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Nick Thorne looks at a dou­ble tragedy in the Vic­to­rian the­atre world.

One of the ways that we can get a bet­ter idea of what our Vic­to­rian an­ces­tors’ lives were like is to look at news­pa­per re­ports and pho­to­graphs from the time. Us­ing The­Ge­neal­o­gist, we have ac­cess to mil­lions of pages of news­pa­pers from 1842 to World War 1, and the re­ports can shed light on what was go­ing on in our an­ces­tors’ world. They can let us see what oc­cu­pied the press and our an­ces­tors at the time, and the il­lus­tra­tions can re­veal how towns, cities and other places looked back then. There is also a great Im­age Ar­chive on The­Ge­neal­o­gist, with many pictures of places and peo­ple from days gone by.

Re­cently, while re­search­ing a story in the Navy & Army Il­lus­trated, I be­gan brows­ing the rest of the pages to get a flavour for the times. My eyes came to rest on the re­port from the the­atres in the 1 Oc­to­ber 1897 edi­tion. The sub­ject was about how a duel had been por­trayed in a play, and the writer was rem­i­nisc­ing about two ac­tors who had pre­vi­ously pre­sented a fine ex­am­ple of swords­man­ship on the stage. The com­men­tary re­ferred to it be­ing ‘a sad rem­i­nis­cence’, that one of the ac­tors was no more, ‘and the sad tragedy of the other is fresh in our minds’. My in­ter­est was piqued. What was the tragedy that was re­ferred to in the piece but frus­trat­ingly not ex­panded upon?

The ac­tor in ques­tion was Arthur Dacre, and by re­turn­ing to the Mas­ter Search on The­Ge­neal­o­gist, I en­tered his name and searched the Oc­cu­pa­tional records un­til I found a men­tion of him in the Who’s Who in The­atre 1922. It was doc­u­ment­ing his death on 16 Novem­ber 1895, al­most two years prior to the ar­ti­cle pub­lished in the Navy & Army Il­lus­trated, but this still didn’t re­veal any clues as to the na­ture of the dis­tress­ing event.


A fur­ther search of news­pa­pers on The­Ge­neal­o­gist for Arthur Dacre brought me to a re­view of a play in The Il­lus­trated London News in 1887. An ac­tress named Amy Roselle was com­mended for the way she played her scene – the writer stated that she had saved the play. Arthur Dacre rated a small men­tion in the piece, but only for hav­ing made a ‘cap­i­tal, manly, and earnest lover.’ At this stage I hadn’t re­alised that Amy Roselle and Arthur Dacre were ac­tu­ally hus­band and wife in real life.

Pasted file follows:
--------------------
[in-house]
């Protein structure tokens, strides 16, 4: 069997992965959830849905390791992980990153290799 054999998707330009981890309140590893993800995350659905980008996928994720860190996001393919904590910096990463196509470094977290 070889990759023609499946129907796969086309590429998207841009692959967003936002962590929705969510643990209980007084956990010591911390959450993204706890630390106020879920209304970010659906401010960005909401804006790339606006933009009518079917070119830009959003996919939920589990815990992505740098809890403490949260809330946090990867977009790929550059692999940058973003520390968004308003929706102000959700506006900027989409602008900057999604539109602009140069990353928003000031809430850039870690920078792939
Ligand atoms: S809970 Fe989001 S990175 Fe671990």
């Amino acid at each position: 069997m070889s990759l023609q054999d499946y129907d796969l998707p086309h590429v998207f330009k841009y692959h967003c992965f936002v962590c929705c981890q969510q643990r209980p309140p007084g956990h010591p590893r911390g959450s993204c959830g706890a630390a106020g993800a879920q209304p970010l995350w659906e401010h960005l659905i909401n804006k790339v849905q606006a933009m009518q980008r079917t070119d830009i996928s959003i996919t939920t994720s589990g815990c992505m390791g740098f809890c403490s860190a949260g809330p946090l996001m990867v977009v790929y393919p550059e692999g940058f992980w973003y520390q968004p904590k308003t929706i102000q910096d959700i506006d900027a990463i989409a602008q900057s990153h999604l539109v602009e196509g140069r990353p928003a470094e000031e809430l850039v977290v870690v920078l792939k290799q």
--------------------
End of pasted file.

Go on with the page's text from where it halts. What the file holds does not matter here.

The next re­view I came across was in The Il­lus­trated London News for a play at the The­atre Royal Drury Lane in Septem­ber 1889. It was de­cry­ing the ‘mod­ern form of act­ing’ where ac­tors were not given train­ing in voice de­liv­ery. Poor Arthur Dacre was sav­aged, as ‘not one half, scarcely a quar­ter of the words he ut­tered were heard in the sec­ond row of the stalls’. Fur­ther in­ves­ti­ga­tion re­vealed that Arthur Dacre was not highly rated as a per­former, in his time, whereas Amy Roselle re­ceived more praise for her work.


One of the use­ful tools that I like to use to build a pic­ture of our an­ces­tors’ time is The Ge­neal­o­gist’s Im­age Ar­chive, with its land­scapes, street scenes, churches, mil­i­tary op­er­a­tions and more. We can also use it to dis­cover the ‘celebri­ties’ of our an­ces­tors’ time by look­ing at postcards of ac­tors and ac­tresses cir­cu­lated among the ap­pre­cia­tive pub­lic. Us­ing the Im­age Ar­chive, I was able to find the The­atre Royal Drury Lane, where Arthur had so mum­bled his lines that he

Nick Thorne dis­cov­ers a tragic Vic­to­rian hus­band and wife act­ing duo in the records Amy Roselle was com­mended for the way she played her scene

The The­atre Royal Drury Lane, from The­Ge­neal­o­gist’s Im­age Ar­chive

The Il­lus­trated London News for 8 Oc­to­ber 1887 men­tions Arthur Dacre and Amy Roselle

Who’s Who in the The­atre 1922 re­ferred to Arthur Dacre’s death

The sad tragedy, as men­tioned in the Navy & Army Il­lus­trated

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